Scientists Link Two Brain Profiles To Risky Sex And Alcohol Abuse, New Study Says, Plus More Ways Sex Affects Your Head
Sex and booze can be dangerous bedfellows, inspiring everything from consensual drunken hookups you'd rather forget to outright assault. The brain chemistry that drives us to engage in dangerous behavior in the bedroom or in the bottle are closely related, too. In two recent studies, Duke University scientists were able to map brain profiles linked to risky sex and alcohol abuse in young people, which they say could also help predict the likelihood of future risky behaviors.
Using a sample of 759 male and female undergraduate students, researchers employed non-invasive MRI's to gauge brain activity in the ventral striatum (the reward center of the brain) and the amygdala (the decision making/emotional center of the brain). According to one study published in Molecular Psychiatry, those with an inverse imbalance of activity in these areas are more likely to engage in "problem drinking." Both an overactive ventral striatum and an underactive amygdala or an underactive ventral striatum and overactive amygdala inspire alcohol abuse.
In a different study on sexual behavior and the brain published in The Journal of Neuroscience, the same brain activity that causes problem drinking was found in men with a high number of sexual partners. Interestingly, women with a high number of sexual partners had high activity in both parts of the brain, which, according to PsychCentral, indicates both high reward and high threat and suggests that "the amygdala signal is representing different things in men and women.” Here are 3 more things about your brain and sex you might not know:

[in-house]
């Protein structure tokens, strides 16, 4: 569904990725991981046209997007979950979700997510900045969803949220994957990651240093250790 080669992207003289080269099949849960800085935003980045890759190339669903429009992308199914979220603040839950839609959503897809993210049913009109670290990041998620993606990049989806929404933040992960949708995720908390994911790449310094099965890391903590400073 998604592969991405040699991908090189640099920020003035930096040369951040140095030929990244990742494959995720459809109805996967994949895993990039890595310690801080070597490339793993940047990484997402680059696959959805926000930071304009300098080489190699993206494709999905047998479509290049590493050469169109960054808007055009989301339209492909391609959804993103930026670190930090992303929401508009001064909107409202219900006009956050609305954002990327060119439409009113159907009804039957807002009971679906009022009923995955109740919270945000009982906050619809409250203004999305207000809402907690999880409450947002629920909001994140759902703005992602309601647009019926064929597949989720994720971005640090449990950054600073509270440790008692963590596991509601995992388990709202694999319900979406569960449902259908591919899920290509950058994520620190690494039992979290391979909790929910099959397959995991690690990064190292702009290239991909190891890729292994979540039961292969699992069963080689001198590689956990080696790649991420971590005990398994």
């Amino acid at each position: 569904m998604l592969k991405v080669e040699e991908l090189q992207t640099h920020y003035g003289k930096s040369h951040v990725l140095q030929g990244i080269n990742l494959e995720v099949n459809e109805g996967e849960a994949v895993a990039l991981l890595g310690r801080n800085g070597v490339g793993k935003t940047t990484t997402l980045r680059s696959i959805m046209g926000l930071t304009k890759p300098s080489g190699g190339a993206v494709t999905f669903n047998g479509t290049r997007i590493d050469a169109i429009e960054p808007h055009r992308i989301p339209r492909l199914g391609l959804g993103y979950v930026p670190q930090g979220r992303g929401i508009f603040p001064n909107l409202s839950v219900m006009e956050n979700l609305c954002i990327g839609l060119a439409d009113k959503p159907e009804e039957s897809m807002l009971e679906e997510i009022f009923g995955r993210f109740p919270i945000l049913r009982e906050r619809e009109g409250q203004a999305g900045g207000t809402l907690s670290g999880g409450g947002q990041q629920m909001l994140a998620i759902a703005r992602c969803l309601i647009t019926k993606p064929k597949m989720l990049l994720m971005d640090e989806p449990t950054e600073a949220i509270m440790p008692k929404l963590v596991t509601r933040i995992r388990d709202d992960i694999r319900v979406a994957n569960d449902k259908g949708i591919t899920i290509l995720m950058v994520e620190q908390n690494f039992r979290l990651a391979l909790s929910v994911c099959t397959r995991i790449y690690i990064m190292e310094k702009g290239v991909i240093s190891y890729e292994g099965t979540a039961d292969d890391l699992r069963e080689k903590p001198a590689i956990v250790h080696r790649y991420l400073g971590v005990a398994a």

1. Orgasms stimulate our brains, too
When you climax, your brain is basically hijacked by pleasure, and at least 30 different areas are activated. This neurological stimulation lasts about 10 seconds for men, and 20 seconds for us lucky ladies.
2. Sex addiction doesn't look like other addictions in the brain
Recent brain imaging studies show that the brain on porn is nothing like the brain on drugs, which is why the American Psychiatric Association has yet to recognize porn addiction officially as a diagnosis.
3. There's a connection between your migraines and sex drive
In a 2006 study from Wake Forest School of Medicine of 68 young adults, researchers found that high serotonin levels are linked with low libido, and people who suffer migraines have low serotonin levels. In fact, people who suffer from migraines reported a sex drive about 20 percent higher than those who get regular tension headaches.